Head of Marvel TV Jeph Loeb believes Marvel is enough of a draw that fans will tune in for Inhumans and Agents of S.H.I.E.L.D., even on a Friday night. That will be interesting to see unfold, as when it comes to television scheduling there are certain time slots that even the most optimistic producer might turn their nose up at. Chief among them is a Friday night at 9pm time slot, which is when ABC plans to drop the upcoming eight-episode season of Inhumans, as well as the upcoming fifth season of Agents of S.H.I.E.L.D.
The time slot is a challenging one to be sure, especially for a show like S.H.I.E.L.D., which has never been a huge ratings hit for ABC. But it also speaks to some of the preliminary concerns regarding the impression that Marvel's Inhumans has been making ahead of its September bow in IMAX theaters. For an event series to be scheduled on a night not typically thought of as a guaranteed ratings winner, may raise a few eyebrows.
In the case of Marvel's Inhumans, the series is already facing an uphill battle. Filled with characters audiences are not readily familiar with, and marketed with a tame trailer even the director didn't like, the Friday night placement doesn't immediately inspire confidence. But Loeb doesn't see it that way. Following the Inhumans panel at the Television Critics Association summer press tour, I had the chance to ask Loeb about Marvel's place on the ABC schedule. He told me:
"There are other shows that have debuted on a Friday night that have lived in the genre world. The other thing that excited us enormously was to have Once Upon a Time as our lead-in.
It was always a challenge when we were on Tuesday nights. We were either the one that started the night without anybody that could do that, or we had comedies that were in front of us. And so being able to have something that at least exists in our world, in a world that has genre elements, in a world that has special effects, and a world that has larger than life characters, all of those things lend themselves -- you could more see, 'Okay, I just finished watching Once Upon a Time and when the guy says, 'Coming up next is Marvel's Inhumans or coming up next is Marvel's Agents of S.H.I.E.L.D.', it's a little different than, I'm watching Speechless and they're going 'And right after Speechless Marvel's Agents of S.H.I.E.L.D.,' and we're sort of going 'Yeah, we're a little speechless too.'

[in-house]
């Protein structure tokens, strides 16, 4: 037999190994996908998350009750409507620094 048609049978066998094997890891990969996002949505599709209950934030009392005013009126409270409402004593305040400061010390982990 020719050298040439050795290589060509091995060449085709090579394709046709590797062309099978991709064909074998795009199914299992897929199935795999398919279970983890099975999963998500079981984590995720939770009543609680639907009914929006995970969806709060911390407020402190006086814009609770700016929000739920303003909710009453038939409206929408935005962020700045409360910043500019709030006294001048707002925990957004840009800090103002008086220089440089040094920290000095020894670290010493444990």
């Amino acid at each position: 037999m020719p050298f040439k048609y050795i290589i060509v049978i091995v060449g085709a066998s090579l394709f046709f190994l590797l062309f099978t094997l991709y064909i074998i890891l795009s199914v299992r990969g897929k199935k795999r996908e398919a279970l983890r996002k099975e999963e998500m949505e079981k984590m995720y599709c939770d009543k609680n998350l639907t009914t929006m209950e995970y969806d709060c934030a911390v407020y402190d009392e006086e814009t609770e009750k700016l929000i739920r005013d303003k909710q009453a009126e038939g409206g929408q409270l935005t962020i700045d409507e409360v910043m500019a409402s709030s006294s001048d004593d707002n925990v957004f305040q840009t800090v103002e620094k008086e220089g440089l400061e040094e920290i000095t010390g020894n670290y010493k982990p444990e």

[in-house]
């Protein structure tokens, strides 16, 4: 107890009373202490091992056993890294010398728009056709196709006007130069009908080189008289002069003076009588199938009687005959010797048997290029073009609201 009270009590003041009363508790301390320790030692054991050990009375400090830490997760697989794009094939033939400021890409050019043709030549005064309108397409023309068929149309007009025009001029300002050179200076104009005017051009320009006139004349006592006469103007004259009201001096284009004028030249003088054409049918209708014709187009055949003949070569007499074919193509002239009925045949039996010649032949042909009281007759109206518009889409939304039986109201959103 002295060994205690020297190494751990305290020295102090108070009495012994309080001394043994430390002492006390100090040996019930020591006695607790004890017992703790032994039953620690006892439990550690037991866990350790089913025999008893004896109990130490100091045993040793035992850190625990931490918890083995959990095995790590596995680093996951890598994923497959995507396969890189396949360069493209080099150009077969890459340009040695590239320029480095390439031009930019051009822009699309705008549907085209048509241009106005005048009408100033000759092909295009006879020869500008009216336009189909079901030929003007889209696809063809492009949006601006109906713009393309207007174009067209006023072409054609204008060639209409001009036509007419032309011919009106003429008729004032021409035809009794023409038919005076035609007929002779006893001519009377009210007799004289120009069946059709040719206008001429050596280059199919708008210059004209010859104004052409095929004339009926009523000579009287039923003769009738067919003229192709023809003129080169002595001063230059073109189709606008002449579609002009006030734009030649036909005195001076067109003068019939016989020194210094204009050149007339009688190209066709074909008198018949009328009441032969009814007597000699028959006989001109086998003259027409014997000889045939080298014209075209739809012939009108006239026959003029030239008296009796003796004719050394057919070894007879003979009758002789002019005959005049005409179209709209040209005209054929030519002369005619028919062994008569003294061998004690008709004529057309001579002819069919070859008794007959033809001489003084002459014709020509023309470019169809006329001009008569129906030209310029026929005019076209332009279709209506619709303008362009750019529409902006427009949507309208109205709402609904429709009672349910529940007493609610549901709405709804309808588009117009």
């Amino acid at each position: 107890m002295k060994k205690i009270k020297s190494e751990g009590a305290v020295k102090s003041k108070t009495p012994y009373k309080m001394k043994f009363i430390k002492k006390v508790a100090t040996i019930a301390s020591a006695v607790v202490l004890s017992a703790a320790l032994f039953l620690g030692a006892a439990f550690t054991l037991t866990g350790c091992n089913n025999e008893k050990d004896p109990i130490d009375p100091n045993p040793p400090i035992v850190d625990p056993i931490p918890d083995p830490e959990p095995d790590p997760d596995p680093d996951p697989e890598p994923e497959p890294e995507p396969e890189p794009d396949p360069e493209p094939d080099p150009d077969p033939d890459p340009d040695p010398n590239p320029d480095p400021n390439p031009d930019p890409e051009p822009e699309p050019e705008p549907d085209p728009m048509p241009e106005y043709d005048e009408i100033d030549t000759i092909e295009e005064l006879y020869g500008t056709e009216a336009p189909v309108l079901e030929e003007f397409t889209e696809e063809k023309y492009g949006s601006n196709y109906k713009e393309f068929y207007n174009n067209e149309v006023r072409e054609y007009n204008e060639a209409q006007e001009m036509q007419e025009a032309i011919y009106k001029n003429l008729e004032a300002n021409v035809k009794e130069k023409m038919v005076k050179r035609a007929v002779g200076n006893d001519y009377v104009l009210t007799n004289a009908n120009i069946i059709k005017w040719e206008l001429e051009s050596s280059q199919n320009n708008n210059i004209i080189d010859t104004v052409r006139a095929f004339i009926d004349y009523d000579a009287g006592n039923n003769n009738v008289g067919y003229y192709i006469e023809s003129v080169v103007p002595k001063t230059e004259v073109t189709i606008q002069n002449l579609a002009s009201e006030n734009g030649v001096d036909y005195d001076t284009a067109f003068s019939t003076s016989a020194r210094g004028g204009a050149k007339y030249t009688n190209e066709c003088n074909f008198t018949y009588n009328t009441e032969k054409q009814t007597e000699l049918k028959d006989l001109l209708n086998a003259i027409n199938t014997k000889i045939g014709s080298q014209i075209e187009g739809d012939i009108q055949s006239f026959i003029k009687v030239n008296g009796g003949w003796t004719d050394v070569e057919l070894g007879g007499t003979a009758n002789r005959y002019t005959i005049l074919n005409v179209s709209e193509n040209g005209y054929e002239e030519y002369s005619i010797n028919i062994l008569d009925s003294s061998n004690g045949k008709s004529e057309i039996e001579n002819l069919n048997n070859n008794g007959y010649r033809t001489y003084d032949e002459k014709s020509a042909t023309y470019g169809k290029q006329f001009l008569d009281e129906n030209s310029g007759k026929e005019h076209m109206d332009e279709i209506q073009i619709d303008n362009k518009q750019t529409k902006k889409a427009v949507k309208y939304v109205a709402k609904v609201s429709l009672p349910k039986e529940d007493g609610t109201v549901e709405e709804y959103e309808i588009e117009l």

We do know that people are going to watch the show on the next day, and what better day to watch it than on a Saturday or Sunday? A large part of our audience is a family. And that family -- certainly in S.H.I.E.L.D.'s case -- we've felt that once we moved to ten o'clock had no choice but to then watch the show on the next night. Certainly that's what happened in my house. And so, being on a Friday night at nine o'clock, we actually think that a large part of our audience can actually come to us because they're home. This is a good night to watch television. So, we're ready to take it on."
Loeb is right when he says Friday nights have been kind to genre fare in the past. The X-Files, for example, started on that night and may have actually succeeded in part because that time slot allowed it to fly under the radar until the show found its groove. But flying the Marvel banner and with a premiere in IMAX a few weeks prior, Inhumans won't have a chance to figure things out away from prying eyes. The series is going to have to come out swinging if it's going to attract a wide audience, and while the theatrical premiere will help in that regard, it remains to be seen just how much.
It's understandable for Marvel to be confident that it can attract loyal Marvel-ites to Friday nights, or that families will at least watch its shows (Agents of S.H.I.E.L.D. included) a day or two after they air live. But the question remains whether general audiences will tune in, and if the company's faithful will be enough to make Inhumans a hit.
Marvel's Inhumans premieres in IMAX on September 1, and on ABC on Friday, September 29.